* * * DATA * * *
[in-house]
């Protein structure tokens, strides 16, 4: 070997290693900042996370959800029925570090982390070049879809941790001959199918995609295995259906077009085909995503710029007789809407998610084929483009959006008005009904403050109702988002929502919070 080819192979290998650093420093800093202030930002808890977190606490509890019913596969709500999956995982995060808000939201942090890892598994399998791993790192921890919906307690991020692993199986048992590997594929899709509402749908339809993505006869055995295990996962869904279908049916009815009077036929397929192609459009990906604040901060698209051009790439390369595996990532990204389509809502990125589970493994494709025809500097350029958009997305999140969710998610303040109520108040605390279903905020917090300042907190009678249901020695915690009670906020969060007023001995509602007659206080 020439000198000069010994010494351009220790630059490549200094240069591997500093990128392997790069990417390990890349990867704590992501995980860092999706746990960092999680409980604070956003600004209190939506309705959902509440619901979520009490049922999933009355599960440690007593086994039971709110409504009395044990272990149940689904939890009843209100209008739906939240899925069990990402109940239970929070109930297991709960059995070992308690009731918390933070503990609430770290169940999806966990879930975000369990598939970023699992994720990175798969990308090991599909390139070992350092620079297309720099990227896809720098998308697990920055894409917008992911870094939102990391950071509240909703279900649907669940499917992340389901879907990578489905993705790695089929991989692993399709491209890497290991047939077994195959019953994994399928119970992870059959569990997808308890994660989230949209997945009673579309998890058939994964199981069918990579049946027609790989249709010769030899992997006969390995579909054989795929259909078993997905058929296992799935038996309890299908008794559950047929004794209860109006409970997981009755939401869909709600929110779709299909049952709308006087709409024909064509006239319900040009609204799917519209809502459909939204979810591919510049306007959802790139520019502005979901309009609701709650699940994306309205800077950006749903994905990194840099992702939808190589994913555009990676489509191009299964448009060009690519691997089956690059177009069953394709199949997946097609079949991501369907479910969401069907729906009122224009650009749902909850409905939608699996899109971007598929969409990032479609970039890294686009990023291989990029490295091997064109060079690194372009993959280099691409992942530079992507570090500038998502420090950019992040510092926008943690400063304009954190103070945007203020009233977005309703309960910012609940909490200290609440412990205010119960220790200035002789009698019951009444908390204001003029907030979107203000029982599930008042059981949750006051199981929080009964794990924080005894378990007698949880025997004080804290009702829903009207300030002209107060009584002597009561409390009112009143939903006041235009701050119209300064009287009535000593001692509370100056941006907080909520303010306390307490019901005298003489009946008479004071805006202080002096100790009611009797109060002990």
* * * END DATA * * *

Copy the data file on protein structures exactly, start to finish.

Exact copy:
[in-house]
């Protein structure tokens, strides 16, 4: 070997290693900042996370959800029925570090982390070049879809941790001959199918995609295995259906077009085909995503710029007789809407998610084929483009959006008005009904403050109702988002929502919070 080819192979290998650093420093800093202030930002808890977190606490509890019913596969709500999956995982995060808000939201942090890892598994399998791993790192921890919906307690991020692993199986048992590997594929899709509402749908339809993505006869055995295990996962869904279908049916009815009077036929397929192609459009990906604040901060698209051009790439390369595996990532990204389509809502990125589970493994494709025809500097350029958009997305999140969710998610303040109520108040605390279903905020917090300042907190009678249901020695915690009670906020969060007023001995509602007659206080 020439000198000069010994010494351009220790630059490549200094240069591997500093990128392997790069990417390990890349990867704590992501995980860092999706746990960092999680409980604070956003600004209190939506309705959902509440619901979520009490049922999933009355599960440690007593086994039971709110409504009395044990272990149940689904939890009843209100209008739906939240899925069990990402109940239970929070109930297991709960059995070992308690009731918390933070503990609430770290169940999806966990879930975000369990598939970023699992994720990175798969990308090991599909390139070992350092620079297309720099990227896809720098998308697990920055894409917008992911870094939102990391950071509240909703279900649907669940499917992340389901879907990578489905993705790695089929991989692993399709491209890497290991047939077994195959019953994994399928119970992870059959569990997808308890994660989230949209997945009673579309998890058939994964199981069918990579049946027609790989249709010769030899992997006969390995579909054989795929259909078993997905058929296992799935038996309890299908008794559950047929004794209860109006409970997981009755939401869909709600929110779709299909049952709308006087709409024909064509006239319900040009609204799917519209809502459909939204979810591919510049306007959802790139520019502005979901309009609701709650699940994306309205800077950006749903994905990194840099992702939808190589994913555009990676489509191009299964448009060009690519691997089956690059177009069953394709199949997946097609079949991501369907479910969401069907729906009122224009650009749902909850409905939608699996899109971007598929969409990032479609970039890294686009990023291989990029490295091997064109060079690194372009993959280099691409992942530079992507570090500038998502420090950019992040510092926008943690400063304009954190103070945007203020009233977005309703309960910012609940909490200290609440412990205010119960220790200035002789009698019951009444908390204001003029907030979107203000029982599930008042059981949750006051199981929080009964794990924080005894378990007698949880025997004080804290009702829903009207300030002209107060009584002597009561409390009112009143939903006041235009701050119209300064009287009535000593001692509370100056941006907080909520303010306390307490019901005298003489009946008479004071805006202080002096100790009611009797109060002990």